How to Make Large Cash Deposits

A man is holding a handful of banknotes.
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While it may not happen very often, you might come across instances where you have a large amount of cash to deposit. Making large cash deposits requires a few extra steps because of federal government regulations. To cut down on illegal and black market activity, the Internal Revenue Service requires a bank to file a Currency Transaction Report for every deposit made over $10,000.


Provide Identification

For cash deposits less than $10,000, a bank will usually just ask for a form of identification like a driver's license. Some banks also only allow deposits into your own account vs. someone else's account. If a small business uses an employee to make a cash deposit, that employee must have ID as well.

Ask for CTR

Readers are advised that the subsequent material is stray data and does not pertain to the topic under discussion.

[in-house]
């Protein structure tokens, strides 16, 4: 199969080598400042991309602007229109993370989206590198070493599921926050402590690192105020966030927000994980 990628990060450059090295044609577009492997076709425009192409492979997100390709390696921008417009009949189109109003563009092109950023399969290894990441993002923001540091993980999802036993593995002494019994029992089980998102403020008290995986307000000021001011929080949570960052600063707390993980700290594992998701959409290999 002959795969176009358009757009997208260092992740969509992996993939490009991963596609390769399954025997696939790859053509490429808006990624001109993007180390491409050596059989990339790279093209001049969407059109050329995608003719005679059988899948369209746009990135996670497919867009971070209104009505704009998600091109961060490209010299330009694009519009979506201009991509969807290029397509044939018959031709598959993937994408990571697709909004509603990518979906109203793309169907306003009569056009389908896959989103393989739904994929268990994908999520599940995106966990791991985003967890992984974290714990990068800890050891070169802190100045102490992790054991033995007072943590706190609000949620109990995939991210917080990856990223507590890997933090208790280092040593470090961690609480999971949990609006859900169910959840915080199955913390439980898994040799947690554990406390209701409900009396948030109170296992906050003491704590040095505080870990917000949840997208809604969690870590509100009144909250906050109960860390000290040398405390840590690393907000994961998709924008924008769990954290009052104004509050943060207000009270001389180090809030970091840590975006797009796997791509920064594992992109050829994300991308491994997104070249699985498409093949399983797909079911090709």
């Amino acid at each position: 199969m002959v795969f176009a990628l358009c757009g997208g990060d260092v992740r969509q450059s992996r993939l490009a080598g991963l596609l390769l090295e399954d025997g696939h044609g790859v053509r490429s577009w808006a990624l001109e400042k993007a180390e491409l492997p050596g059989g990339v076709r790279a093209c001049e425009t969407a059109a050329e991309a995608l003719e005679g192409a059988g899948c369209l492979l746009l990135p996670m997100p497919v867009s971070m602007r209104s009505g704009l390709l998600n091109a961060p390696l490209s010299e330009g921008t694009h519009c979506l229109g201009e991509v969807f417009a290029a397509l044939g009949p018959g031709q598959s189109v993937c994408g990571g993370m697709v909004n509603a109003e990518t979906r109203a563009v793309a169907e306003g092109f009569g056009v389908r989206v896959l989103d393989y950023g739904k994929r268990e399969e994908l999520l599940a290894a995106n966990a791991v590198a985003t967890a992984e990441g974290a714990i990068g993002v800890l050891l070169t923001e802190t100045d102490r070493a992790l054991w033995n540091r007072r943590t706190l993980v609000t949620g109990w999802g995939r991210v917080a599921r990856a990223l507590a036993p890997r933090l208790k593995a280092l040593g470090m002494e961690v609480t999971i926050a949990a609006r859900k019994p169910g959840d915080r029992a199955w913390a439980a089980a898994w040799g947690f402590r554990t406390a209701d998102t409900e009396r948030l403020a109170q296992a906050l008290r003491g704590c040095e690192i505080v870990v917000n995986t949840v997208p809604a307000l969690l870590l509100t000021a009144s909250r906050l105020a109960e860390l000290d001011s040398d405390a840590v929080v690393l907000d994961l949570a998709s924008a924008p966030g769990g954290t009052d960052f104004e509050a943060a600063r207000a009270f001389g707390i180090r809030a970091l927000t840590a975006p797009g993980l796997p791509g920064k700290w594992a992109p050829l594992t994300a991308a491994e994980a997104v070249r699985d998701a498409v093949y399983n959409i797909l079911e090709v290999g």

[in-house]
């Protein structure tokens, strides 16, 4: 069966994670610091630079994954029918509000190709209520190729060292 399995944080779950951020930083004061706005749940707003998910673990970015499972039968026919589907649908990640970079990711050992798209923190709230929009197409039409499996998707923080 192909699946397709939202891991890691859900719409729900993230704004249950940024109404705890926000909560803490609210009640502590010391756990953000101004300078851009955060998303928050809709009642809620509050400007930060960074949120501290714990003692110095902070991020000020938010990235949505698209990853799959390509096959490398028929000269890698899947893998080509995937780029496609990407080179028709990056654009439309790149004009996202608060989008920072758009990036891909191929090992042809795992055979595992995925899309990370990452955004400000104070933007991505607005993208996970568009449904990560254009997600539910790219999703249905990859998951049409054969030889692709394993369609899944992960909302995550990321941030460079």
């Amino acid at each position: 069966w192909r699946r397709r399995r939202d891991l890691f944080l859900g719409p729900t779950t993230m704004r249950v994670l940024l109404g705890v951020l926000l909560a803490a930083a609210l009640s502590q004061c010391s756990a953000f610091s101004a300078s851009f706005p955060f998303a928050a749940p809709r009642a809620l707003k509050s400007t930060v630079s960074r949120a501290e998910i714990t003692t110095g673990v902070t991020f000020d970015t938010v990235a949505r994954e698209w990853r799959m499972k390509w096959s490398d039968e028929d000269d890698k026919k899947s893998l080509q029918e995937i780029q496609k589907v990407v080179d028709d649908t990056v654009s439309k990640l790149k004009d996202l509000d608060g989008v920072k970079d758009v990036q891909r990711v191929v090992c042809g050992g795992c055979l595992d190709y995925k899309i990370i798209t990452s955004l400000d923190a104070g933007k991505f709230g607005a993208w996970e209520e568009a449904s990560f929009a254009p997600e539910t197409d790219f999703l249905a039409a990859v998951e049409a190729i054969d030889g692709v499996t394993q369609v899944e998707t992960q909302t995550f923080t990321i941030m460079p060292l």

It is the bank's responsibility to file the CTR for your deposit of $10,000 or more. Most banks will ask for a driver's license or other form of identification, your Social Security number and your profession. They will then fill in the CTR report using information from your account. To protect yourself from an IRS audit, make sure the bank teller fills out the CTR on your behalf when you make the deposit. If you purposely deposit smaller amounts several times to try and avoid having to file a CTR, the federal government can charge you with "structuring." As of 2015, the penalty for structuring is up to five years in prison, a fine up to $250,000 or a combination of both jail time and fines. For structuring crimes that involve more than $100,000 in 12 months, the penalty is doubled.